B Individuals with PCD will require pancreatic supplements

C Life expectancy is reduced

D Individuals with PCD can present with deafness

E 100% of those affected will have dextrocardia

Answer: D

PCD is a rare, autosomal recessive condition which results in abnormal cilia which cannot beat synchronously. As a result, all the parts of the body which have ciliated epithelium are affected. PCD can result in repeated otitis media which can result in deafness. Cilia are also responsible for rotation of the organs during embryogenesis and therefore 50% of individuals with PCD will have dextrocardia and situs inversus. If detected early and the bronchiectasis treated adequately, individuals with PCD will have a normal life expectancy.

12.3 Which one of the following statements about cilia is NOT true?

A Cilia are responsible for the rotation of organs in embryogenesis

B A cilium is composed of five pairs of microtubules linked together C Ciliary motion is essential for the normal functioning of the mucociliary escalator

D Cilia are structured in the same way as flagella

E Defective ciliary protein expression results in adult polycystic kidney disease

Answer: B

A cilium is composed of nine pairs of microtubules (sub-units A and B) in a circle with a central pair of microtubules, all linked by dynein arms. A defect in these proteins will result in abnormal cilia. The structure of the cilium is identical to that of a flagellum. Abnormalities result in a non-functioning mucociliary escalator, random rotation of organs during embryogenesis, and adult polycystic kidney disease.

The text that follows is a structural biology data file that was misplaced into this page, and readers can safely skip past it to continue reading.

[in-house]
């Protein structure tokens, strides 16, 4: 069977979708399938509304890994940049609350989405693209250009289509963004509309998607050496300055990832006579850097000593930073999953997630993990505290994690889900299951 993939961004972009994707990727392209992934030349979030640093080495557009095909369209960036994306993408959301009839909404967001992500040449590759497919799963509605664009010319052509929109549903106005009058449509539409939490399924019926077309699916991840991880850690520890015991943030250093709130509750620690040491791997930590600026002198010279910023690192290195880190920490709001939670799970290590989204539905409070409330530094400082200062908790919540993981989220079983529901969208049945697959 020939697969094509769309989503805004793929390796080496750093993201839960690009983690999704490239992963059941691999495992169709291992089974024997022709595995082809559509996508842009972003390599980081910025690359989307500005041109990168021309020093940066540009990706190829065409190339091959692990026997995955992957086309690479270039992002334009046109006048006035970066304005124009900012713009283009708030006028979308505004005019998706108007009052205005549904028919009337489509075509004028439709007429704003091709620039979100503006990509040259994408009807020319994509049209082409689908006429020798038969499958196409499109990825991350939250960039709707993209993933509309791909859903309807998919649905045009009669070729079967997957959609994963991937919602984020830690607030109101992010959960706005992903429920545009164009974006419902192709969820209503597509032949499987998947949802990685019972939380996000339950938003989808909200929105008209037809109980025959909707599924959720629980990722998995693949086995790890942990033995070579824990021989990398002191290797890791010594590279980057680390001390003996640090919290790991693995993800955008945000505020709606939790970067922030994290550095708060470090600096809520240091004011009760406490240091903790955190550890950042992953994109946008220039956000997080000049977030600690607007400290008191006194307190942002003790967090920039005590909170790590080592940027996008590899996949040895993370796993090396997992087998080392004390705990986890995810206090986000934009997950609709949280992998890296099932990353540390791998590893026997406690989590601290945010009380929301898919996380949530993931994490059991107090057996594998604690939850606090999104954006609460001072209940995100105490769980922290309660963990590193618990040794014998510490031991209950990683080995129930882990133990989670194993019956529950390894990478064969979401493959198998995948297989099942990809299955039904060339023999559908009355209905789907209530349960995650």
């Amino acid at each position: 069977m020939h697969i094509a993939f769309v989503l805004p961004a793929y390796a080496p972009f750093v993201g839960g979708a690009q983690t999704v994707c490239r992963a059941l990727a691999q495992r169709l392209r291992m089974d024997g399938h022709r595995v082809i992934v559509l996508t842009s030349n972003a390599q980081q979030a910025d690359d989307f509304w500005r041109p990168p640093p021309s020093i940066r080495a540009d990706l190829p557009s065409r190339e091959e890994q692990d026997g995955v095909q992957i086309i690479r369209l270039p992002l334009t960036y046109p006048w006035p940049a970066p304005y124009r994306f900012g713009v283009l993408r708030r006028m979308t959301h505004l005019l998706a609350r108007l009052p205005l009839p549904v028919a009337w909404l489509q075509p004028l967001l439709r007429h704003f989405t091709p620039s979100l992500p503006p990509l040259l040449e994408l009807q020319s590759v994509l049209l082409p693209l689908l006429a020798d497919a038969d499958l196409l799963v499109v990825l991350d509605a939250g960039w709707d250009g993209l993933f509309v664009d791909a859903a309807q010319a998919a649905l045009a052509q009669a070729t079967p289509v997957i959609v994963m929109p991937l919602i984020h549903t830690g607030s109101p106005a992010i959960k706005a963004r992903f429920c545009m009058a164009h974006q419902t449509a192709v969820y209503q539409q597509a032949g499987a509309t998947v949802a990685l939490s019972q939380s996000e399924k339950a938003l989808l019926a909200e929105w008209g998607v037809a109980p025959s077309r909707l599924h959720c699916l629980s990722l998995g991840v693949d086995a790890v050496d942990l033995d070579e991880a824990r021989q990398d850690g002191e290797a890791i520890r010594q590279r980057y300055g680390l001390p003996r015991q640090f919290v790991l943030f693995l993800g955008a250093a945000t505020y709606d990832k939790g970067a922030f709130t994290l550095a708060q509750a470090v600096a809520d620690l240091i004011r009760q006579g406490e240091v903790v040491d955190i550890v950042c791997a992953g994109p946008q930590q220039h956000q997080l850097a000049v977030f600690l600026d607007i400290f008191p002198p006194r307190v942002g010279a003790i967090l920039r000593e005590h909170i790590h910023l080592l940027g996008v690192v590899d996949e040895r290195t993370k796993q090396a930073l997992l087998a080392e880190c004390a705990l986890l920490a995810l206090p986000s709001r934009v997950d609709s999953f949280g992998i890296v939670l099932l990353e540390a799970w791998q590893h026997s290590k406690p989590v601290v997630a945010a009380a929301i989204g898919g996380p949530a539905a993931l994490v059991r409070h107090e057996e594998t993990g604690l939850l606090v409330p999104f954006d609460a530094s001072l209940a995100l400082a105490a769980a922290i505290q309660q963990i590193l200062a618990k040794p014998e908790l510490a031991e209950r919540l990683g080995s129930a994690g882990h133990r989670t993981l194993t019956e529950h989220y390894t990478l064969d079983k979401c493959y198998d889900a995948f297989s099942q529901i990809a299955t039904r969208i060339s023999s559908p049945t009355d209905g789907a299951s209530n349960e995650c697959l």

12.4 Which of the following statements about cystic fibrosis is true?

A It is inherited as an autosomal recessive condition

B Carriers of the condition have some clinical symptoms

C CF results in decreased chloride concentration in respiratory secretions

D Patients with CF have abnormal cilia

E Patients with CF are always infertile

Answer: A

CF is inherited as an autosomal recessive condition, so carriers have no symptoms. Abnormality of the CFTR protein results in an increased amount of chloride in the respiratory secretions. The cilia are normal in structure and function in CF. A significant number of male patients with CF are infertile, but not all, and only a small proportion of female patients are infertile.

12.5 Which of the following statements about the management of bronchiectasis is true?

A There is no evidence for the use of prophylactic antibiotics

B Chest physiotherapy is a key part of managing this condition

C Long term oral corticosteroids prevent recurrent infections

D Inhaled long-acting bronchodilators are contra-indicated E Surgery is never an option

Answer: B

The key in preventing recurrent infections is chest physiotherapy and sputum clearance. Inhaled bronchodilators and inhaled corticosteroids may by indicated in those with airway obstruction, co-existing asthma, and reversibility. Prophylactic macrolide antibiotics, given twice or three times a week, has been shown to reduce the number of exacerbations. Surgery in the form of wedge resection or lobectomy is a option in those with localised bronchiectasis.

12.6 Which one of the following investigations confirms the diagnosis of primary ciliary dyskinesia?

A High-resolution computed tomography.

B Nitric oxide breath test

C Nasal mucociliary clearance test